Queen’s Team Championship Rd. 3

images
Tonight in the farthest corner of Queens, Pavel and I both beat our opponents in interesting games. His was an English Attack in the Najdorf, which I will post later, while mine was a Sicilian that turned rather Frenchy.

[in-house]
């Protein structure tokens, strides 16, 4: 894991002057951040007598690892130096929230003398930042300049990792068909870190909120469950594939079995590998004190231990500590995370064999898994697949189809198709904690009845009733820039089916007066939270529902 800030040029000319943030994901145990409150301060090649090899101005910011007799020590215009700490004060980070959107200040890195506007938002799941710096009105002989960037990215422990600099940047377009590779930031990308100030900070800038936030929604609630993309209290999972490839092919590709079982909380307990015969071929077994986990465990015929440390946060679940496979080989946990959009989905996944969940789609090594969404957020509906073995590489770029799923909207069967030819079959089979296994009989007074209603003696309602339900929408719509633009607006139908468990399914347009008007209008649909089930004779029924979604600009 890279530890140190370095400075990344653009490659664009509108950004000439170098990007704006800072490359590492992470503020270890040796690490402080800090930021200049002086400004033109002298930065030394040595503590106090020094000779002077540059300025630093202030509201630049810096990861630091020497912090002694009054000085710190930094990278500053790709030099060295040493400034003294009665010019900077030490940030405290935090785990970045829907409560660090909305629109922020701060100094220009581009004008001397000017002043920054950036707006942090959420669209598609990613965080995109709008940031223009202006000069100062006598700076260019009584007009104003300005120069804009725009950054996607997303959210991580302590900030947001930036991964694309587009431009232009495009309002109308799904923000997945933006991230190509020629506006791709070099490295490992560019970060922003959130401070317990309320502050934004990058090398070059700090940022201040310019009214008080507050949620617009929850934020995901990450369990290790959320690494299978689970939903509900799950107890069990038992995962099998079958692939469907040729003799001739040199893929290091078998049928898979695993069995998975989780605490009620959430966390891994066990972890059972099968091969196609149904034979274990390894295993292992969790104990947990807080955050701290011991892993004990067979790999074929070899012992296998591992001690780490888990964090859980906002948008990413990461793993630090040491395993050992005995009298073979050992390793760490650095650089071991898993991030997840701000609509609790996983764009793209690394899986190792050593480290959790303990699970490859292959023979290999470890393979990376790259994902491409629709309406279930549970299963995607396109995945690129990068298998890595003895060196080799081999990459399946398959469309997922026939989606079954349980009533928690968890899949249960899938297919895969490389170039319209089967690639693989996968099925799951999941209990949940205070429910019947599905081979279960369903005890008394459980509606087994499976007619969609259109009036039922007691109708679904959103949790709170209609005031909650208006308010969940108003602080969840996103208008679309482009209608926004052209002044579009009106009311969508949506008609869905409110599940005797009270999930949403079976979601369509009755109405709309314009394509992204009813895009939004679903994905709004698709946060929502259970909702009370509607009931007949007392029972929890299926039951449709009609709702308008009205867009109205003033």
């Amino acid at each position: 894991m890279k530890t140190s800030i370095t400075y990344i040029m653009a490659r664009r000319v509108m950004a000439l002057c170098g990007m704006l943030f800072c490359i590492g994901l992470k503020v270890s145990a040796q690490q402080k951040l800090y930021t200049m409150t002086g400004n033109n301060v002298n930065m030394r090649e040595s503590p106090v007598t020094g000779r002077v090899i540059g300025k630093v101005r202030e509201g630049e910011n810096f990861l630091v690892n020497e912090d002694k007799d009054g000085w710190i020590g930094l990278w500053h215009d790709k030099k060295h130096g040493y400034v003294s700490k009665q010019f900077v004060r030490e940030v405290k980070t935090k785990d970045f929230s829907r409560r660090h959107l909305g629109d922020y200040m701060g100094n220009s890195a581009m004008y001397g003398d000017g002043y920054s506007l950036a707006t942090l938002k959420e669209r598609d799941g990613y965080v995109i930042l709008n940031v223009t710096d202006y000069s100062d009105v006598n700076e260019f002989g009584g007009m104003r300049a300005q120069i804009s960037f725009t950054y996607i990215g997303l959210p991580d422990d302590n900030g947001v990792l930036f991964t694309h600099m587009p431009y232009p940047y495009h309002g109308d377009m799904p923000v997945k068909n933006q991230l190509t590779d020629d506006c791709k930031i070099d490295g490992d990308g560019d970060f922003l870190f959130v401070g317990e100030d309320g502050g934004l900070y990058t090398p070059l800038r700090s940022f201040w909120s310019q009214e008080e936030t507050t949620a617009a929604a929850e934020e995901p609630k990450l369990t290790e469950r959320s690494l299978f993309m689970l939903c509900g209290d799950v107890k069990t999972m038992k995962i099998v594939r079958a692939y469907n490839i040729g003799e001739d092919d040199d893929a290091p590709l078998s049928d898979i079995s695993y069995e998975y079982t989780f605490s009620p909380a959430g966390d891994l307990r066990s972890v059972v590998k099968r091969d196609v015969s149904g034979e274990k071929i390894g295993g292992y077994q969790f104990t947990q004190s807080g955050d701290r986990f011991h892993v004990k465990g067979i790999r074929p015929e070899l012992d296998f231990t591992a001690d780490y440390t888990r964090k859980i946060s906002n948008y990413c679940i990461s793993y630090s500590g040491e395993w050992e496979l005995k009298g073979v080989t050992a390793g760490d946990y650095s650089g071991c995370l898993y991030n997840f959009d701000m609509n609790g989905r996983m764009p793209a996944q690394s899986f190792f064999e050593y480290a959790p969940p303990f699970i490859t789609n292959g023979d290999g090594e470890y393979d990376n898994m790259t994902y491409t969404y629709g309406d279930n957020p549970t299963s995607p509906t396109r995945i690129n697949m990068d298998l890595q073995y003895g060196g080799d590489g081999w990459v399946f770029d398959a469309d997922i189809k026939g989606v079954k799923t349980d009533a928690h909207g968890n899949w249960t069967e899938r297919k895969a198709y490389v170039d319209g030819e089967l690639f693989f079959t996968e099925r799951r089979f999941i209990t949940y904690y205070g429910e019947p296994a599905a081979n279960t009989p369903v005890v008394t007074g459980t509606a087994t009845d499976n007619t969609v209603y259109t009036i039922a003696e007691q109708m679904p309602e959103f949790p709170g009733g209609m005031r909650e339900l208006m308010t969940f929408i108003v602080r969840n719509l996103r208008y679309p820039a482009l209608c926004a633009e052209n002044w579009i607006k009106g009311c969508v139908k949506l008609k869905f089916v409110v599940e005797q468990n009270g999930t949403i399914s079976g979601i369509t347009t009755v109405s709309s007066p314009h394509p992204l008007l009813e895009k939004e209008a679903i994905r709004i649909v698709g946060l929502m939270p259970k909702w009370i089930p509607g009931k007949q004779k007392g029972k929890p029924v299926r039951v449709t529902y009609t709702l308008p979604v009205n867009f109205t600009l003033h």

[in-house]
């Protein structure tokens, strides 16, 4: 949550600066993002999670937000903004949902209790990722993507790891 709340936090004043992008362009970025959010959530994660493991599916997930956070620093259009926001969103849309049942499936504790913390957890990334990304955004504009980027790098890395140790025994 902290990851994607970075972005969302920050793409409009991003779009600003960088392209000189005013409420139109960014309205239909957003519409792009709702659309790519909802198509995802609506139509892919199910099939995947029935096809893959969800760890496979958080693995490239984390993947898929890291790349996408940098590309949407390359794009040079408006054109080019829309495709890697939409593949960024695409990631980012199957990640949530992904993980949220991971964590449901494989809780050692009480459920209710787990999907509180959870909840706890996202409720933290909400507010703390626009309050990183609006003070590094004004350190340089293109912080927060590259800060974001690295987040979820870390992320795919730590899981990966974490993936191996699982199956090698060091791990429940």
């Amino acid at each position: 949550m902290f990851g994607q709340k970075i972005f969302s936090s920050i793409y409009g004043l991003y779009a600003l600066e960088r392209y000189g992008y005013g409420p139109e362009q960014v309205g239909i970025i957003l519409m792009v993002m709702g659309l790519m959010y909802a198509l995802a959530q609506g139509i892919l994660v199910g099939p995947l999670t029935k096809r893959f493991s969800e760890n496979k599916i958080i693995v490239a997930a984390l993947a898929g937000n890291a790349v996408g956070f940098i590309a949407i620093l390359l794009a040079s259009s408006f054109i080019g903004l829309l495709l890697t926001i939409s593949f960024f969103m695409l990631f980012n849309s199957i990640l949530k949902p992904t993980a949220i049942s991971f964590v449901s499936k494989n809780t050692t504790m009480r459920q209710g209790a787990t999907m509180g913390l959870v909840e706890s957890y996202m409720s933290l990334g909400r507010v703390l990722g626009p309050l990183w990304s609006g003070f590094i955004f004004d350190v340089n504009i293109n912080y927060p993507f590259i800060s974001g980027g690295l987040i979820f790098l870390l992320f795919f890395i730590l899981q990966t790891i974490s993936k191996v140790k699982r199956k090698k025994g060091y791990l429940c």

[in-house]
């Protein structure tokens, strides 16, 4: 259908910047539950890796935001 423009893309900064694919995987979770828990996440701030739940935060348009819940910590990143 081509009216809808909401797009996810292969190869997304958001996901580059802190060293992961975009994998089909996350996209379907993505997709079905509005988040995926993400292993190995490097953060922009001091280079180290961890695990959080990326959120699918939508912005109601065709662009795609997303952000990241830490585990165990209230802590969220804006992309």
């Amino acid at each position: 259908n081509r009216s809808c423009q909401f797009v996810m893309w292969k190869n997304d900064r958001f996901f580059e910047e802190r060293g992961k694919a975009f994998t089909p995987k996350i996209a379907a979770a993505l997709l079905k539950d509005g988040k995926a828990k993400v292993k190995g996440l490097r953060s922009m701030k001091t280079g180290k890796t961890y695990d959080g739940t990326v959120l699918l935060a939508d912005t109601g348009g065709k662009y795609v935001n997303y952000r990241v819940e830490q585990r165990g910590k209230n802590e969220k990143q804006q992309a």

My opponent was a really nice guy I have to say it. I showed up about 20 minutes late, but he let me start with the full time control anyway. While I do tend to be a fast player, this gesture was nonetheless appreciated. Looking at the game now with my computer, many of the moves that both me and my opponent made were either the first or second choice with only a few exceptions, and one particularly bad blunder at the end. Some slightly better tries for me were 15…Nc4! an interesting move that leads to dead equality, but at least it is more dynamic than the massive exchange of pieces as in the game. I’m not sure if I would have the guts to play a move like 15…Nc4 in the heat of battle, but looking at it now I almost wish I had tried it. 20…h5 would have lead to a clear edge for Black, and this move I actually did consider, though I didn’t play it until later when it lacked the bite that it has in the current position. Finally, 21…Rf5 is apparently not the best move as it allows white to solve his problems. Once again, best is now 21…h5! 25…g6 is the most accurate way to hold the edge, but what can I say for myself? Patzer sees check patzer plays check. 32…Qg3 is a major error, as i should have played Rd2 with the idea of scooping up some central pawns. However, I was so focused on the idea that bishops of opposite color favor the attacker in middlegames that I thought pawns were more or less irrelevant at this point as I was convinced I had a mating attack. While this is what ultimately unfolded, it required a blunder on the part of my opponent to materialize. 34.Rb8 was a game losing blunder, as now the dark square mating attack becomes possible. After 34.Qb3 my opponent would be holding everything on the Kingside while maintaining an advantage due to his pawns, though even here the evaluation shows +.34 and it isn’t entirely straightforward. In case anyone is curious, 35.Qg1 loses to 35…Rf1! Finally, his surprise Queen sacrifice on move 36 sets up a checkmate trap for me to fall into! While it would have been an elegant mate and an incredible save, I have to say I’m thrilled I didn’t allow this embarrassing swindle because it really would have ruined my night to lose in such a position. In the final position after Qxh5, it’s mate in 2 after either 37.Rxh5 Rf1# or 37.Kg1 Bh2+ 38.Kh1 Rf1#.